You can almost hear the electrical grid creaking and groaning under the weight of the future, as two forces converge to push it—often literally—to its breaking point.
One force is climate change, which can exacerbate disasters that take down parts of the grid, as Hurricane Ida did this summer, knocking New Orleans offline just as a heat wave settled in. Or extreme weather can suddenly spike the demand for energy just when the grid is least able to provide it, like during last winter’s Texas freeze and subsequent power system failure.
The other force, ironically enough, is the massive deployment of renewable power—the best way to fight climate change and avoid these kinds of disasters. But this will demand a fundamental rethinking of how the grid operates. Gas and coal power plants generate continuous power by burning fuel, and how much they burn can be modulated based on the demand for electricity. But the generation of solar and wind energy fluctuates. The sun doesn’t shine at night, and turbines don’t turn without wind.
This can create a mismatch between demand and supply. Imagine there’s a heat wave. You get home from work at 6 pm and your house is sweltering, so you crank up the AC. The problem is that everyone else is doing that too. This is the time of day when people use the most energy, as they return from work and start cooling their houses, cooking, and running clothes washers and dryers.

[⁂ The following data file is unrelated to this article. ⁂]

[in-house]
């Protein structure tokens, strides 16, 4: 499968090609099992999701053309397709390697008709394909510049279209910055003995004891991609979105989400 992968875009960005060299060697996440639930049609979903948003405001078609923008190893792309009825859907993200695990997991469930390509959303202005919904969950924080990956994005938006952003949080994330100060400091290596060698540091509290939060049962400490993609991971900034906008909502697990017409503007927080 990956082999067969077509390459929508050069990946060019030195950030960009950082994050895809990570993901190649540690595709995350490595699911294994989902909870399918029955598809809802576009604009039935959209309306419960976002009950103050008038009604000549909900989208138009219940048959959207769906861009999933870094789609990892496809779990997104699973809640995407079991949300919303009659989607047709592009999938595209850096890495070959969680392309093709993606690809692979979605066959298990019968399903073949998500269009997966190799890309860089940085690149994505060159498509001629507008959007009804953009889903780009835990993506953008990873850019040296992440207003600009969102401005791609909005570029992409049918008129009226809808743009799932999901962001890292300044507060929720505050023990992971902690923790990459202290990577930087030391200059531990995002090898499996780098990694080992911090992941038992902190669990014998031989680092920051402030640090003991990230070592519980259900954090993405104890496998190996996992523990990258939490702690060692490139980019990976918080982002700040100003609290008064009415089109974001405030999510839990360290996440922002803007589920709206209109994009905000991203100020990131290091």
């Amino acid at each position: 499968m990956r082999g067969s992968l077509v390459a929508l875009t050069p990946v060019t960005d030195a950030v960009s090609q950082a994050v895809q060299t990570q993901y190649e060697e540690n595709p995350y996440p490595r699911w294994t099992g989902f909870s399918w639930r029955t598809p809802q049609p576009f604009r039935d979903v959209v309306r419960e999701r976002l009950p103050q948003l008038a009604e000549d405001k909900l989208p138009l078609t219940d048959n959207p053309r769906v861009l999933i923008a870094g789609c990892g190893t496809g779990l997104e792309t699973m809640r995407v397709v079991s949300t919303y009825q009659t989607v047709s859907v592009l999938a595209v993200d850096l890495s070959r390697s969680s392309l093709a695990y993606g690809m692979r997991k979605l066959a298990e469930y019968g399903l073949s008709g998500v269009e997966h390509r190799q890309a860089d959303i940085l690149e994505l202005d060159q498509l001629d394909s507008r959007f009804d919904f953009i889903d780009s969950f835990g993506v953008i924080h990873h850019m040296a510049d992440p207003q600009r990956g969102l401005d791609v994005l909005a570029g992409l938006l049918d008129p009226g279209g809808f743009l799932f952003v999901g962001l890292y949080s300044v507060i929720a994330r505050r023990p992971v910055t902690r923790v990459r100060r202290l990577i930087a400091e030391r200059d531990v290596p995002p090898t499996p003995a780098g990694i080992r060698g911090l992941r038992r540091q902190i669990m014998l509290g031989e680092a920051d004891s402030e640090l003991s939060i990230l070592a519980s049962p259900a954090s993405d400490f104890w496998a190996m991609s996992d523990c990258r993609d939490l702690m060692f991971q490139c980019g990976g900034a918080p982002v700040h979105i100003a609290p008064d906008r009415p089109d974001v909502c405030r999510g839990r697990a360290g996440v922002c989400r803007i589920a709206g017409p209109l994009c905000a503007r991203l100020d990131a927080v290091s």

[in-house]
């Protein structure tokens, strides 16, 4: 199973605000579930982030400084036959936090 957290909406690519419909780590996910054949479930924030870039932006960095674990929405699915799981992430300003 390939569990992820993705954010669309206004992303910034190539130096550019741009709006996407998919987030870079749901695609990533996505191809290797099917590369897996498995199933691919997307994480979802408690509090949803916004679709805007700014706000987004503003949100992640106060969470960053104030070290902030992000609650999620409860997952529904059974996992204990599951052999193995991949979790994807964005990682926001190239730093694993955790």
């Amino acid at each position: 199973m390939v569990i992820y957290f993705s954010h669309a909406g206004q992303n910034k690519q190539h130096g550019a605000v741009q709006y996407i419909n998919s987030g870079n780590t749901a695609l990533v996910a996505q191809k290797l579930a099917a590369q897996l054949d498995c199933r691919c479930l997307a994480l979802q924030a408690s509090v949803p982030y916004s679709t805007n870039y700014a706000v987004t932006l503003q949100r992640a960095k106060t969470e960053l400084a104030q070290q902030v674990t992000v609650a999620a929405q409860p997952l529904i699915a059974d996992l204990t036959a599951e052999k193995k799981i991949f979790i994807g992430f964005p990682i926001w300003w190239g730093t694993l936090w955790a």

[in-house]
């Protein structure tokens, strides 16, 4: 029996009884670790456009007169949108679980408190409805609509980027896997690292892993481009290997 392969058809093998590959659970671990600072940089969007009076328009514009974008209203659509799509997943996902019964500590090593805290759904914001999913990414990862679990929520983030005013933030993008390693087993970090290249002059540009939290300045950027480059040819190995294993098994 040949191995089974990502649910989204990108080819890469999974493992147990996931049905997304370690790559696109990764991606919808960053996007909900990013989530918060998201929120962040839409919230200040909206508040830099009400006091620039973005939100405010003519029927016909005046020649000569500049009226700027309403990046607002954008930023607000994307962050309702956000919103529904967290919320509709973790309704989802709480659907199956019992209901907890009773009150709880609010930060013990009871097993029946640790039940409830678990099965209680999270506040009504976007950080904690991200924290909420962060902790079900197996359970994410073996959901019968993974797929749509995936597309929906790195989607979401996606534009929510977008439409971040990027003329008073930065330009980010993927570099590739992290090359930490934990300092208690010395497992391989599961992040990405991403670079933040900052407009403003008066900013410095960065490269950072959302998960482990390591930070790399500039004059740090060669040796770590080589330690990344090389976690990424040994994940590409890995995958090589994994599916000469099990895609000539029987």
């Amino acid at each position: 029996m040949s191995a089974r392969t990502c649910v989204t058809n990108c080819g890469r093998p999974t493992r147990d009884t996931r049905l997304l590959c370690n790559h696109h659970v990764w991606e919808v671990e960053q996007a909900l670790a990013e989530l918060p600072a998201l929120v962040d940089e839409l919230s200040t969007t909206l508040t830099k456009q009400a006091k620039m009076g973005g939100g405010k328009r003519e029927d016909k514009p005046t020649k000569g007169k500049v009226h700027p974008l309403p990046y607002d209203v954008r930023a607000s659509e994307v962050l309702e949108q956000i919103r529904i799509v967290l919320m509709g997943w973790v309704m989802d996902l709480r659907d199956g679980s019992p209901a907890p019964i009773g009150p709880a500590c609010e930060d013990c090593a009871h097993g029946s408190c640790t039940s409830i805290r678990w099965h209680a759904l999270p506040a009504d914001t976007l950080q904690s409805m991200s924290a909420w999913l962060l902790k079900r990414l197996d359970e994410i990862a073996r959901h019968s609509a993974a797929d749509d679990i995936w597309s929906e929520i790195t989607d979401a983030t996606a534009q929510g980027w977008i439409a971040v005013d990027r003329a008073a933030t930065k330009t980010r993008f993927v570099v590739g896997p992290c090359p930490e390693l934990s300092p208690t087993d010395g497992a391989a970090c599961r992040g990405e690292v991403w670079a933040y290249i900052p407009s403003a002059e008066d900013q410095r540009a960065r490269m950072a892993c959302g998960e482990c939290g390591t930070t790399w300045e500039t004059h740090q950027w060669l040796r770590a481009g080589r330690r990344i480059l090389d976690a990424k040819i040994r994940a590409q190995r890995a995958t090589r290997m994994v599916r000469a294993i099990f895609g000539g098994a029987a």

Yet by 6 pm, the sun is going down, and solar panels aren’t producing much power. And the wind can stop blowing at any time, leaving a deficit between demand and generation. (Utilities’ ability to load giant batteries up with solar power in the morning and store it for when customers need more energy is currently still quite limited.)
This puts tremendous stress on the grid, which has to exist in constant balance. Utilities have sophisticated systems for predicting when demand will go up and down, so on most days this isn’t a problem. They can buy extra power from neighboring utilities if need be. Or, they can strike that balance by burning more fossil fuels—but that, of course, spews more carbon. But if there’s an unexpected spike in demand and a utility doesn’t have the requisite power, it has to restore balance by cutting demand—with blackouts.
As renewable sources take over the energy mix, utilities won’t be able to quickly spin up more supply by burning fossil fuels. So a future grid that runs on an often intermittent supply of energy from renewables will need to be far more flexible to compensate.
University of Southern California environmental engineer Kelly Sanders, who studies how the grid is evolving, is researching a strategy called precooling, in which home users would turn up the AC earlier in the day when the grid is buzzing with clean solar energy. Basically, they’d shift peak demand away from the return-to-home rush. “You can get a lot of electricity customers to use electricity much more when the sun is out, and then decrease that usage when the sun goes down, so better aligning our behavior with the availability of wind and solar,” says Sanders.
The same principle would apply to heating. In some colder areas of the US, demand during the winter spikes at 6 or 7 in the morning, when people are waking up in freezing houses. Here people could start to preheat their homes at 4 am. Sanders envisions that local officials might also tweak the operation of critical infrastructure to coincide with the availability of renewable energy—maybe a region would time the treatment of its drinking water to when there’s a lot of solar power available.